Aahhhh Spring! Is there anything more glorious after months of hibernation than to wake up and step outside to find the polar vortex of winter gone? For me it is perfection. As a relatively new mom, I’ve spent the last two winters hiding from and over bundling against a cold that is just not safe for small children. I can only find so many creative ways to exercise in my living room and desperately need a vacation from the Cat in the Hat. Temperatures over 0 degrees bring the promise of fresh air and outdoor activity that I have been craving for 3 long months. It is also a chance to get back to my favourite activity, running. After dropping my daughter at daycare this morning, I excitedly ran home, donned my running shoes, grabbed my dog’s leash and hit the streets of the Junction.
I was already half way through my run when it occurred to me that in my hast to get outside I hadn’t stretched, I hadn’t brought a water bottle, my shoes were probably due to be replaced and I had been running continuously as fast as I could despite not having run since November. Keep in mind that healthcare practitioners often make terrible patients. My 5-year-old-like exuberance is the perfect example.
I know I am not alone in these mistakes. Professionally, Spring is often the season I start to see a fresh emergence of over training, or as I like to call them “too-fast-too-soon”, injuries. However, with a little common sense and planning, it is easy to get active outside and stay injury free. So while I dutifully sit here foam rolling my over worked calves and my salt bath runs, here are my top 5 suggestions for getting back into your Spring activities safely.
Start Conservatively and Build Progressively
If you are getting active again after a hiatus or are just changing your activity, your body needs time to accommodate. Going out guns a blazing on your first attempt is never a good idea. Pick a challenge that corresponds with your current fitness level with regards to time and effort and air on the conservative side for that first outing. Once you see how your body handles the challenge you can start to think about progressions. As a rule of thumb, I advise my clients to only increase their intensity and distance by 10% a week. That pace allows your muscles and joints to adapt to your change in activity without putting you at risk for injury.
Be a Planner
I realize that planning might take away from some of the spontaneous joy of just getting out there and enjoying the day but it will also keep you safe. Pick a route that doesn’t involve a lot of hills and has good footing as a starting point. When you look at your route, consider doing an out-and-back versus a loop and stay on the same side of the road. This will ensure that both legs endure the same angles and forces and prevent an uneven distribution of stress to one side – think shin splints. Plan to include a light warm-up followed by dynamic stretching before you start your actual work out. Compliment that with static stretching or foam rolling to help maintain muscle health.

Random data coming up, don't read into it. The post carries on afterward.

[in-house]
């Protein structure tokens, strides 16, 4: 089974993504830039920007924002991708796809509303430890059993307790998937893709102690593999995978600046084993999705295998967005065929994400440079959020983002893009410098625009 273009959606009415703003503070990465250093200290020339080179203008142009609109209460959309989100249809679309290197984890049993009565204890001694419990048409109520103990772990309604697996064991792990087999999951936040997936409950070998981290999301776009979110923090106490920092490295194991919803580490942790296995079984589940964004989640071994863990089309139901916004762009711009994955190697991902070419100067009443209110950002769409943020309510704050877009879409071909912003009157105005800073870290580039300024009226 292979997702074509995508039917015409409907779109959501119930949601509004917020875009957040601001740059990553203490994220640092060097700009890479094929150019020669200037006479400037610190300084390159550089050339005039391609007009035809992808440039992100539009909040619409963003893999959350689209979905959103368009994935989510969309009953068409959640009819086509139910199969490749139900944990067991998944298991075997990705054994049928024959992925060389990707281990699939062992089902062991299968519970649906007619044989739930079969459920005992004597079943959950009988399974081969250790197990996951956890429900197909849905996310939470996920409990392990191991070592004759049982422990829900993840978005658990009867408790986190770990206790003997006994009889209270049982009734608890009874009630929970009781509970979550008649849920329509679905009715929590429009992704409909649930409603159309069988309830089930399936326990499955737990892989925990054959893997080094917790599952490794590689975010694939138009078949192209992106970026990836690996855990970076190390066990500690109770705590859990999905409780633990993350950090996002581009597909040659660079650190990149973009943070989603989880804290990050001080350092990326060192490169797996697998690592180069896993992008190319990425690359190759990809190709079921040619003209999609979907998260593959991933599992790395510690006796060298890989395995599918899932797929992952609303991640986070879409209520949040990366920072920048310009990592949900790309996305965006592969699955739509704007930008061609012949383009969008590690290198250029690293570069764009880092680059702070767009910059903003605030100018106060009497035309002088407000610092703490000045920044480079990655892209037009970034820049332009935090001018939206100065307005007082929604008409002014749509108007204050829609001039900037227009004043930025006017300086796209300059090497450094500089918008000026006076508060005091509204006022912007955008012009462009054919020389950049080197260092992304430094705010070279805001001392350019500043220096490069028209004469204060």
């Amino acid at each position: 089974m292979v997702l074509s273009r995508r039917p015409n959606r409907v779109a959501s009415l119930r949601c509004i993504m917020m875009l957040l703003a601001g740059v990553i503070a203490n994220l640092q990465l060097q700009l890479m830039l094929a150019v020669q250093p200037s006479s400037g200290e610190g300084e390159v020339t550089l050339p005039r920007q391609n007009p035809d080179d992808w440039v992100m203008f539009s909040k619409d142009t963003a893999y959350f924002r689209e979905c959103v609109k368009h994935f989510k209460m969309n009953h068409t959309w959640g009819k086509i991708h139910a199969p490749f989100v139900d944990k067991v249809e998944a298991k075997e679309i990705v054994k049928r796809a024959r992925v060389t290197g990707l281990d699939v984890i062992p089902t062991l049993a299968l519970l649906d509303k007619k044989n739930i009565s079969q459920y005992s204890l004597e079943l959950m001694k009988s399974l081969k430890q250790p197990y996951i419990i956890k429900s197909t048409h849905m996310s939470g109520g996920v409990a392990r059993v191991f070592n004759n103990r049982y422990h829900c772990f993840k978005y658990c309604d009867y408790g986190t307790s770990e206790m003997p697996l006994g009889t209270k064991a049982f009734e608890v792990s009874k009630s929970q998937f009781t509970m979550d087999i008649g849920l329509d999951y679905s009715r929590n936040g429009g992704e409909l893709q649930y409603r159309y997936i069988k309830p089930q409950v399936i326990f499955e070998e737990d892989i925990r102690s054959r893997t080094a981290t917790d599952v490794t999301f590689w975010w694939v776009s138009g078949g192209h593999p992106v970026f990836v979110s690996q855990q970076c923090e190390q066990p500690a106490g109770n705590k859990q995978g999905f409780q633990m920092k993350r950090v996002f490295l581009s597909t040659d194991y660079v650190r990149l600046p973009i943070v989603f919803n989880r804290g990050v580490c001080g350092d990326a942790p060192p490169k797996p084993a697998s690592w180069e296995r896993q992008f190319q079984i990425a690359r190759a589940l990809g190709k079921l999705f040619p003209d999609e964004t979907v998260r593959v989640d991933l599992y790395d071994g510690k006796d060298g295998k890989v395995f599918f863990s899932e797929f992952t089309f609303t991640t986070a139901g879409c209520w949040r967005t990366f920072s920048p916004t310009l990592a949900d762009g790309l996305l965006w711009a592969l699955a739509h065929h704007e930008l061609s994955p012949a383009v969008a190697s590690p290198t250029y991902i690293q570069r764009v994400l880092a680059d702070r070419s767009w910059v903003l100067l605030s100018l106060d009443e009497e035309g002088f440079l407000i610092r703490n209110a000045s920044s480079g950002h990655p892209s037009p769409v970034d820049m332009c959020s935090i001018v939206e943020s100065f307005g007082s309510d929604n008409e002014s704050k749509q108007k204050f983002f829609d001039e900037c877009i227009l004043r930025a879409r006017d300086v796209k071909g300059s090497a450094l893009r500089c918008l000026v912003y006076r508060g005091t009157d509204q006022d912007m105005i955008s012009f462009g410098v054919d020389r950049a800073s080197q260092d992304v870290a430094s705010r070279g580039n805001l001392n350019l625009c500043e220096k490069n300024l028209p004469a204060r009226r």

Dress for Success
Weather can still be unpredictable this time of year and can be considerably colder in the shade or when the sun goes down. It is important to dress in sweat wicking layers that you can easily take on or off to make sure you maintain a warm core temperature without over heating. It is also important to wear well fit shoes that are not too worn down. I tell my clients to have their shoes professionally fit and not to mistake expensive shoes for good shoes. It is important to go with a running shoe that feels great on your foot and supports your individual architecture. Shoes should be replaced every 6 months or 500 km and should be rotated if you are running more than once within a 24 hour period.
Do Drink and Run
Some people think that just because we aren’t working out in the intense heat of summer that we don’t need to hydrate. Wrong!! Your muscles need water to avoid cramping and to propel you efficiently. For workouts under 3 hours you should be drinking water before, during and after. To get a good idea of whether you are hydrating sufficiently, look at the colour of your urine. If it is clear, you are well hydrated. If it is a deep yellow or amber colour, increase your fluid intake before being active. When I am of sound mind, I always run with a $5 bill. That way I can dart into a convenience store to replace my water if needed or can visit a Tim Horton’s bathroom if I’ve over hydrated.
No Pain No Gain ……. Does Anybody Actually Say That These Days?
Pain is your body’s way of telling you something is wrong. Listen to it! I will agree that delayed onset muscle soreness is normal after a challenging workout but any pain that is sharp, unusual, unremitting or new is not. Scale back on your workout if you experience any of these types of pain. If the pain does not resolve within 48-72 hours see a healthcare professional. Very often we can make small adjustments to your training that will resolve the pain. We can also identify small issues before they become big issues and sideline you for the rest of the season. You know your body best and is something feels wrong, don’t hesitate to get it checked out.
So go out there and take advantage of this gorgeous weather. Just do it safely and smartly. I would rather see you on the road than in my office.